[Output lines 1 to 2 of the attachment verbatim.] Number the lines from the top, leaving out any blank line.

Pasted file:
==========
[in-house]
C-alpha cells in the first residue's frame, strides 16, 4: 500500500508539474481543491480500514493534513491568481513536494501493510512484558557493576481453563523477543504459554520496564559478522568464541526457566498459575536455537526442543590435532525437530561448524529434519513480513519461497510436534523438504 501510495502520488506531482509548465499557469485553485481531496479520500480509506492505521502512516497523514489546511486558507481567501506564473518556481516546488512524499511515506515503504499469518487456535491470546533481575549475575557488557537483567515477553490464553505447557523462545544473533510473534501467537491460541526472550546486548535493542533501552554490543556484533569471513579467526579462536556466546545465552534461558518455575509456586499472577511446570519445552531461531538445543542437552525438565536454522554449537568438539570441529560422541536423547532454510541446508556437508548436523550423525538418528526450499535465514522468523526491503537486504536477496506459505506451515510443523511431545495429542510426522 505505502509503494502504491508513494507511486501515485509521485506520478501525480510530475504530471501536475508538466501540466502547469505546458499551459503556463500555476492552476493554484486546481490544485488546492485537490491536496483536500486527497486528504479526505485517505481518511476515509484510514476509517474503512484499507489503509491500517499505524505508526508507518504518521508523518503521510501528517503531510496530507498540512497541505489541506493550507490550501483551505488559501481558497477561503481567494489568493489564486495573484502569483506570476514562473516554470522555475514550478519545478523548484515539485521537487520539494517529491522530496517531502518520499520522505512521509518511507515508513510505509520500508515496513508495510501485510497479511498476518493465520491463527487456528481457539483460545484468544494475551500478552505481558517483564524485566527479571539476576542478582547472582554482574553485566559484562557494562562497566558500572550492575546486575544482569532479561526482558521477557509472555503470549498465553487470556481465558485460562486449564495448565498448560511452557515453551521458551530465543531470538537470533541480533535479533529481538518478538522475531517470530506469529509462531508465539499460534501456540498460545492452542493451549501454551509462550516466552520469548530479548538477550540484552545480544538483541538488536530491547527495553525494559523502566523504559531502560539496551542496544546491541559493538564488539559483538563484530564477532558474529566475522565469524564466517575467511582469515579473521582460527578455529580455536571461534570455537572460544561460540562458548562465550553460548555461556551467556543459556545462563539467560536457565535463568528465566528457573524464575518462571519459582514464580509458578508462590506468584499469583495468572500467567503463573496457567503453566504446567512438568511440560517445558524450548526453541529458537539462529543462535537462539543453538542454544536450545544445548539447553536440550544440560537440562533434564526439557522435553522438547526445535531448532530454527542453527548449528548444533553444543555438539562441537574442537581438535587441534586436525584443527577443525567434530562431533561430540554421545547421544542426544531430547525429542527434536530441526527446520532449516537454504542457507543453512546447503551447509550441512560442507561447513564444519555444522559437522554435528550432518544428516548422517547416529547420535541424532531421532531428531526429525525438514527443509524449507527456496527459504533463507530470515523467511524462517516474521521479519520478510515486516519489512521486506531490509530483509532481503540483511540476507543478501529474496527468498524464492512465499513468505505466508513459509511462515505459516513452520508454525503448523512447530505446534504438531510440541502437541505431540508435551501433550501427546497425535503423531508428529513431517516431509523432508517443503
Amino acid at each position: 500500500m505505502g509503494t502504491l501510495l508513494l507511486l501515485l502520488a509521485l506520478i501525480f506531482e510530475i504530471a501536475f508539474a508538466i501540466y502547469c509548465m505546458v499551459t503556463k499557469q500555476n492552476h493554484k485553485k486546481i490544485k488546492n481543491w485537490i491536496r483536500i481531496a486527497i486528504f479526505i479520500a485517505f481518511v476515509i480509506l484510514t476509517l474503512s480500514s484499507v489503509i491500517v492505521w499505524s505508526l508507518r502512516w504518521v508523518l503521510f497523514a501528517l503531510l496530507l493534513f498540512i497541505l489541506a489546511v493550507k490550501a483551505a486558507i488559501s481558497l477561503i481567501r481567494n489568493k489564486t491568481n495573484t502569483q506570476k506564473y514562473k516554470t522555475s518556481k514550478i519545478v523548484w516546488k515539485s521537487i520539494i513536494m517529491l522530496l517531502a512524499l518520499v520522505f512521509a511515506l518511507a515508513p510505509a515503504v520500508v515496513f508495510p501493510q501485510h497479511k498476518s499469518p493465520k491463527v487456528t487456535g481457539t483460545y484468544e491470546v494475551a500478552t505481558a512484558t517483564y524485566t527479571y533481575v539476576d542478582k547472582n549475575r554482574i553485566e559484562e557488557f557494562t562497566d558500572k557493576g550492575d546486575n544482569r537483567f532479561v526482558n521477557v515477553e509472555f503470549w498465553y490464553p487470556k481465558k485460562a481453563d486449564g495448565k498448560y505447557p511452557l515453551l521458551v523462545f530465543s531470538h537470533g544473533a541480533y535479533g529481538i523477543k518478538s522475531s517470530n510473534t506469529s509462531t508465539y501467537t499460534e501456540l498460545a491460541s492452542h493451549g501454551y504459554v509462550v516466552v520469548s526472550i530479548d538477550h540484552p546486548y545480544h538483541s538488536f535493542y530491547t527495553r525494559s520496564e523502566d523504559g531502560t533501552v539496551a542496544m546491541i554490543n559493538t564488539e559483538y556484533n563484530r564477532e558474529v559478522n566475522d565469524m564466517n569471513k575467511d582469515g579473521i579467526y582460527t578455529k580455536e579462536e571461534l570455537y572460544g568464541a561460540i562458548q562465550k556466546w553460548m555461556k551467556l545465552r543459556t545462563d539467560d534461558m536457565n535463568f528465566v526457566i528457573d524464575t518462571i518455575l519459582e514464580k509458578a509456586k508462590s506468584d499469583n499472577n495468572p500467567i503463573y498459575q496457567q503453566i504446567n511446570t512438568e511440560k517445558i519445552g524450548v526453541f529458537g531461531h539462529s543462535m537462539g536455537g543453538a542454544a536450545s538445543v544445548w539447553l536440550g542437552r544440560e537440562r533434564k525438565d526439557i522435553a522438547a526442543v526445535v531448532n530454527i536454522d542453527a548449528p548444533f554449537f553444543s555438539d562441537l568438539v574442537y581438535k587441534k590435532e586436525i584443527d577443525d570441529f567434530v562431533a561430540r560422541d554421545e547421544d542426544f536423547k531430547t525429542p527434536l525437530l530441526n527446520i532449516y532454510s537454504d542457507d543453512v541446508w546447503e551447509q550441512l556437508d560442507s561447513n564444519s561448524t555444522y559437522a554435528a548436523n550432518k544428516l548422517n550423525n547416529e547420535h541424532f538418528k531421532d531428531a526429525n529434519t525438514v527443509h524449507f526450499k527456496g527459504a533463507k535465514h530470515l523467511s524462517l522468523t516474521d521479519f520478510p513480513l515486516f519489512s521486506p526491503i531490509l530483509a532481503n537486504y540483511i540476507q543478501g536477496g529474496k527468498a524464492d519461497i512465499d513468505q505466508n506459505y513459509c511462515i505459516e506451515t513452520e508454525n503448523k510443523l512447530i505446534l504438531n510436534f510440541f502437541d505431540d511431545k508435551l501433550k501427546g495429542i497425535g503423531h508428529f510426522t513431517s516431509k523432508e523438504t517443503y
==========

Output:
[in-house]
C-alpha cells in the first residue's frame, strides 16, 4: 500500500508539474481543491480500514493534513491568481513536494501493510512484558557493576481453563523477543504459554520496564559478522568464541526457566498459575536455537526442543590435532525437530561448524529434519513480513519461497510436534523438504 501510495502520488506531482509548465499557469485553485481531496479520500480509506492505521502512516497523514489546511486558507481567501506564473518556481516546488512524499511515506515503504499469518487456535491470546533481575549475575557488557537483567515477553490464553505447557523462545544473533510473534501467537491460541526472550546486548535493542533501552554490543556484533569471513579467526579462536556466546545465552534461558518455575509456586499472577511446570519445552531461531538445543542437552525438565536454522554449537568438539570441529560422541536423547532454510541446508556437508548436523550423525538418528526450499535465514522468523526491503537486504536477496506459505506451515510443523511431545495429542510426522 505505502509503494502504491508513494507511486501515485509521485506520478501525480510530475504530471501536475508538466501540466502547469505546458499551459503556463500555476492552476493554484486546481490544485488546492485537490491536496483536500486527497486528504479526505485517505481518511476515509484510514476509517474503512484499507489503509491500517499505524505508526508507518504518521508523518503521510501528517503531510496530507498540512497541505489541506493550507490550501483551505488559501481558497477561503481567494489568493489564486495573484502569483506570476514562473516554470522555475514550478519545478523548484515539485521537487520539494517529491522530496517531502518520499520522505512521509518511507515508513510505509520500508515496513508495510501485510497479511498476518493465520491463527487456528481457539483460545484468544494475551500478552505481558517483564524485566527479571539476576542478582547472582554482574553485566559484562557494562562497566558500572550492575546486575544482569532479561526482558521477557509472555503470549498465553487470556481465558485460562486449564495448565498448560511452557515453551521458551530465543531470538537470533541480533535479533529481538518478538522475531517470530506469529509462531508465539499460534501456540498460545492452542493451549501454551509462550516466552520469548530479548538477550540484552545480544538483541538488536530491547527495553525494559523502566523504559531502560539496551542496544546491541559493538564488539559483538563484530564477532558474529566475522565469524564466517575467511582469515579473521582460527578455529580455536571461534570455537572460544561460540562458548562465550553460548555461556551467556543459556545462563539467560536457565535463568528465566528457573524464575518462571519459582514464580509458578508462590506468584499469583495468572500467567503463573496457567503453566504446567512438568511440560517445558524450548526453541529458537539462529543462535537462539543453538542454544536450545544445548539447553536440550544440560537440562533434564526439557522435553522438547526445535531448532530454527542453527548449528548444533553444543555438539562441537574442537581438535587441534586436525584443527577443525567434530562431533561430540554421545547421544542426544531430547525429542527434536530441526527446520532449516537454504542457507543453512546447503551447509550441512560442507561447513564444519555444522559437522554435528550432518544428516548422517547416529547420535541424532531421532531428531526429525525438514527443509524449507527456496527459504533463507530470515523467511524462517516474521521479519520478510515486516519489512521486506531490509530483509532481503540483511540476507543478501529474496527468498524464492512465499513468505505466508513459509511462515505459516513452520508454525503448523512447530505446534504438531510440541502437541505431540508435551501433550501427546497425535503423531508428529513431517516431509523432508517443503